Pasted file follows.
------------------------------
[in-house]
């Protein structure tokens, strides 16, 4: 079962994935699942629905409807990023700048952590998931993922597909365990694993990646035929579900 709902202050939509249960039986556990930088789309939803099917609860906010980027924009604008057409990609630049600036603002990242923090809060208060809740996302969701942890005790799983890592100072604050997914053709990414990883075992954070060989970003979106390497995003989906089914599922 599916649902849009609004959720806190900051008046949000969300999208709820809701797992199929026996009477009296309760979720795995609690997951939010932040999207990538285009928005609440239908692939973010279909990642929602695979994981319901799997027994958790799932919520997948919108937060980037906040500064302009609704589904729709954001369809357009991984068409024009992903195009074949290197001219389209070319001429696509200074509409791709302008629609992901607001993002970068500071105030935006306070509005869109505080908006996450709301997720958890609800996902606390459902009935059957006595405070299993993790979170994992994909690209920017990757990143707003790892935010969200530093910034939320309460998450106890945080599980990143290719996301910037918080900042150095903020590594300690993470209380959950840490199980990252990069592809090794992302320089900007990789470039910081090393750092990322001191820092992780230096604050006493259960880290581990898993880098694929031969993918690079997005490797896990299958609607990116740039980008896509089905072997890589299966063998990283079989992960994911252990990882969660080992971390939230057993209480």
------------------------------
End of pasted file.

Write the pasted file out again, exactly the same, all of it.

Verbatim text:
[in-house]
């Protein structure tokens, strides 16, 4: 079962994935699942629905409807990023700048952590998931993922597909365990694993990646035929579900 709902202050939509249960039986556990930088789309939803099917609860906010980027924009604008057409990609630049600036603002990242923090809060208060809740996302969701942890005790799983890592100072604050997914053709990414990883075992954070060989970003979106390497995003989906089914599922 599916649902849009609004959720806190900051008046949000969300999208709820809701797992199929026996009477009296309760979720795995609690997951939010932040999207990538285009928005609440239908692939973010279909990642929602695979994981319901799997027994958790799932919520997948919108937060980037906040500064302009609704589904729709954001369809357009991984068409024009992903195009074949290197001219389209070319001429696509200074509409791709302008629609992901607001993002970068500071105030935006306070509005869109505080908006996450709301997720958890609800996902606390459902009935059957006595405070299993993790979170994992994909690209920017990757990143707003790892935010969200530093910034939320309460998450106890945080599980990143290719996301910037918080900042150095903020590594300690993470209380959950840490199980990252990069592809090794992302320089900007990789470039910081090393750092990322001191820092992780230096604050006493259960880290581990898993880098694929031969993918690079997005490797896990299958609607990116740039980008896509089905072997890589299966063998990283079989992960994911252990990882969660080992971390939230057993209480």